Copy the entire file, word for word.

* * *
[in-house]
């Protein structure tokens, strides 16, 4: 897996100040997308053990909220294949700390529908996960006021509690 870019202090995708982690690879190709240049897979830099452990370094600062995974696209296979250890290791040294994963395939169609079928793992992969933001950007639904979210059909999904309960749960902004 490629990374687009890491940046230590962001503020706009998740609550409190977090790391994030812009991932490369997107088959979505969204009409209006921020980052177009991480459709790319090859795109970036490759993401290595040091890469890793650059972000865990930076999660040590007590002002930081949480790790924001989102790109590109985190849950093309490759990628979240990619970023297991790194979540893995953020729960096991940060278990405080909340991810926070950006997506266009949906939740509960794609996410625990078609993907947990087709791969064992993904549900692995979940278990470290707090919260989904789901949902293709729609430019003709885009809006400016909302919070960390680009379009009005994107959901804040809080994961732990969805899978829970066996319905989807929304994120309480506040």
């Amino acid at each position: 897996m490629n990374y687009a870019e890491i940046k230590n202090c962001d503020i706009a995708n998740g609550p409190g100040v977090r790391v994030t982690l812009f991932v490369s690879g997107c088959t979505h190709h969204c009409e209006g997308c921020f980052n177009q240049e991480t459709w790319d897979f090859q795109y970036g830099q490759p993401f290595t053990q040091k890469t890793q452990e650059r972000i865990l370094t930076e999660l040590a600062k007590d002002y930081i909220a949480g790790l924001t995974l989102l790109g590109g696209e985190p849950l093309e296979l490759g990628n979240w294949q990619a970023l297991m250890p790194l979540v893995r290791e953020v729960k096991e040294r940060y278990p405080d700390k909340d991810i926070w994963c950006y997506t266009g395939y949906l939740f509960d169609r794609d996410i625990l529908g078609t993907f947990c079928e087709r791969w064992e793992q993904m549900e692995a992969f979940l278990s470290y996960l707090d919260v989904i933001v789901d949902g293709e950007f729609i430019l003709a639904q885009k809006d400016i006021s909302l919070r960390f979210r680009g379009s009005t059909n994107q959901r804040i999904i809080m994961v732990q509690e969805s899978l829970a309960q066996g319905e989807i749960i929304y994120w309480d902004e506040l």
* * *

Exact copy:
[in-house]
């Protein structure tokens, strides 16, 4: 897996100040997308053990909220294949700390529908996960006021509690 870019202090995708982690690879190709240049897979830099452990370094600062995974696209296979250890290791040294994963395939169609079928793992992969933001950007639904979210059909999904309960749960902004 490629990374687009890491940046230590962001503020706009998740609550409190977090790391994030812009991932490369997107088959979505969204009409209006921020980052177009991480459709790319090859795109970036490759993401290595040091890469890793650059972000865990930076999660040590007590002002930081949480790790924001989102790109590109985190849950093309490759990628979240990619970023297991790194979540893995953020729960096991940060278990405080909340991810926070950006997506266009949906939740509960794609996410625990078609993907947990087709791969064992993904549900692995979940278990470290707090919260989904789901949902293709729609430019003709885009809006400016909302919070960390680009379009009005994107959901804040809080994961732990969805899978829970066996319905989807929304994120309480506040």
């Amino acid at each position: 897996m490629n990374y687009a870019e890491i940046k230590n202090c962001d503020i706009a995708n998740g609550p409190g100040v977090r790391v994030t982690l812009f991932v490369s690879g997107c088959t979505h190709h969204c009409e209006g997308c921020f980052n177009q240049e991480t459709w790319d897979f090859q795109y970036g830099q490759p993401f290595t053990q040091k890469t890793q452990e650059r972000i865990l370094t930076e999660l040590a600062k007590d002002y930081i909220a949480g790790l924001t995974l989102l790109g590109g696209e985190p849950l093309e296979l490759g990628n979240w294949q990619a970023l297991m250890p790194l979540v893995r290791e953020v729960k096991e040294r940060y278990p405080d700390k909340d991810i926070w994963c950006y997506t266009g395939y949906l939740f509960d169609r794609d996410i625990l529908g078609t993907f947990c079928e087709r791969w064992e793992q993904m549900e692995a992969f979940l278990s470290y996960l707090d919260v989904i933001v789901d949902g293709e950007f729609i430019l003709a639904q885009k809006d400016i006021s909302l919070r960390f979210r680009g379009s009005t059909n994107q959901r804040i999904i809080m994961v732990q509690e969805s899978l829970a309960q066996g319905e989807i749960i929304y994120w309480d902004e506040l």